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Private sector housing advice and enforcement


The aim of this page is to provide some background information so that private sector landlords and managing agents will be aware of the relevant content of the legislation relating to private rented properties, in addition to the Housing Act 2004.

Homes (Fitness for Habitation) Act

The Bill received Royal Assent on 20 December 2018 and the Homes (Fitness for Habitation) Act 2018 came into force on 20 March 2019.

The Act amends Landlord and Tenant Act 1985 to require all landlords to ensure that their properties, including common parts, are fit for human habitation at the beginning of the tenancy and throughout.

The obligations imposed by the Act apply to:

  • Tenancies of less than 7 years granted on or after 20 March 2019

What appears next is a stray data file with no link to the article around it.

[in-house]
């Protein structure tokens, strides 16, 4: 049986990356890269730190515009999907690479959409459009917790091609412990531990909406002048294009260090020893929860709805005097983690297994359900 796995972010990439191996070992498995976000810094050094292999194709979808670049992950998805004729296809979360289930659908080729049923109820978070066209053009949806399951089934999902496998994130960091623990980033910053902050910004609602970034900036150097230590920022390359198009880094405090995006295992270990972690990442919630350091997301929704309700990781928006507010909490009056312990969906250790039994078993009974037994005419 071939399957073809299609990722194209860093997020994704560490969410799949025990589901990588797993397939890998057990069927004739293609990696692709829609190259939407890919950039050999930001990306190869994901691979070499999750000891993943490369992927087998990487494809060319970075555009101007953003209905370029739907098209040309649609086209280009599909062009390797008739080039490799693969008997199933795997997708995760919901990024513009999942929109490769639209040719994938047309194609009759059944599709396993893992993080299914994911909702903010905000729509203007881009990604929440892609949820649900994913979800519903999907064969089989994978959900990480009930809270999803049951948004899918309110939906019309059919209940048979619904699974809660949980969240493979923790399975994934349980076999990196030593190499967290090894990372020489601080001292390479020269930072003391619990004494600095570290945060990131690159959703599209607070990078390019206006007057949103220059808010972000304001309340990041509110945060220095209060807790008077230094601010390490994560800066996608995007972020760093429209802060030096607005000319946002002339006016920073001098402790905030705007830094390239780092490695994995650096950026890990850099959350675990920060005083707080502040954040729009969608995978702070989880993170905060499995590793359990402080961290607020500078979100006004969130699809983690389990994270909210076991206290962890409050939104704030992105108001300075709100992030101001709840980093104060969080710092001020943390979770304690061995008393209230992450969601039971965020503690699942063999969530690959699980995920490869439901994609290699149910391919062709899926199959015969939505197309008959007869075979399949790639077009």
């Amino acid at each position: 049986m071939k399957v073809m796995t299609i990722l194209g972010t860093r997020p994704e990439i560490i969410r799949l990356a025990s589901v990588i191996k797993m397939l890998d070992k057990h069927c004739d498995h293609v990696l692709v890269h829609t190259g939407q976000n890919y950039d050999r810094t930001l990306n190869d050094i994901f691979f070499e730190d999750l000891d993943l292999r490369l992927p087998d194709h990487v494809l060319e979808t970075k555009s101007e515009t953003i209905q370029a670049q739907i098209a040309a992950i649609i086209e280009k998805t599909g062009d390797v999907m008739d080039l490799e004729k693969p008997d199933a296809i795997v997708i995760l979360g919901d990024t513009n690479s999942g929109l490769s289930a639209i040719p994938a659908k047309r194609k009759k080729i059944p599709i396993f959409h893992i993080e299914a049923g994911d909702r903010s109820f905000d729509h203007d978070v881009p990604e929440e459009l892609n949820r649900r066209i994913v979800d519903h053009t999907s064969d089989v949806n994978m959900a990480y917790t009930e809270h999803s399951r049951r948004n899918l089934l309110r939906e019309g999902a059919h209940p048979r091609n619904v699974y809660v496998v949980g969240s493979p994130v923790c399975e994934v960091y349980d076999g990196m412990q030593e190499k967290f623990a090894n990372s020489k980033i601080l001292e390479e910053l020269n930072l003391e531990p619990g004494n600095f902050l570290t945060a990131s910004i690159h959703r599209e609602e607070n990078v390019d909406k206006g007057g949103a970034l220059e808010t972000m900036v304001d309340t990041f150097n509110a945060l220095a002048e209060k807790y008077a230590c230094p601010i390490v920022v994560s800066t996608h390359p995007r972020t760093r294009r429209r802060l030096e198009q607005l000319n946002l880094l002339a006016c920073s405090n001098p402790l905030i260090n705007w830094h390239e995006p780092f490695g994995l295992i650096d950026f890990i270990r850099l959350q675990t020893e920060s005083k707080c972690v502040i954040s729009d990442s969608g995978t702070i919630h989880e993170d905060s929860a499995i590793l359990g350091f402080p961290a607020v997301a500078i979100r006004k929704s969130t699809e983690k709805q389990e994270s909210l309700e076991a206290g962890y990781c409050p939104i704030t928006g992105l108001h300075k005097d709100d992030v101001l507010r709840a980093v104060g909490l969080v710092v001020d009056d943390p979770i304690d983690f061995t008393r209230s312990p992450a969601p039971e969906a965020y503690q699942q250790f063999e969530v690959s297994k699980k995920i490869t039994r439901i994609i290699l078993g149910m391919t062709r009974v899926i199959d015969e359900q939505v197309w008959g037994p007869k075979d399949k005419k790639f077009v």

• New secure, assured and introductory tenancies granted on or after 20 March 2019
  • Tenancies renewed for a fixed term on or after 20 March 2019
  • From 20 March 2020 - all periodic tenancies (including those that commenced before 20 March 2019).

The provisions defining what is, and is not, fit for human habitation are contained in the amended s10 of the Landlord and Tenant Act 1985 and include:

  • Where the building is neglected and in bad condition
  • Where the building is unstable
  • Serious damp problems
  • Unsafe layout
  • Insufficient natural light
  • Insufficient ventilation
  • Problems with the supply of hot and cold water
  • Problems with drainage or lavatories
  • Difficulty in preparing and cooking food or washing up.

In addition, if the property is subject to any of the 29 ‘hazards’ set out in Schedule 1 of the Housing Health and Safety (England) Regulations 2005, it will be deemed unfit for human habitation. Those hazards include:

  • Exposure to house dust mites, damp, mould or fungal growths (Paragraph 1 of Schedule 1)
  • Exposure to low or high temperatures (Paragraphs 2 and 3)
  • A lack of adequate space for living and sleeping (Paragraph 11)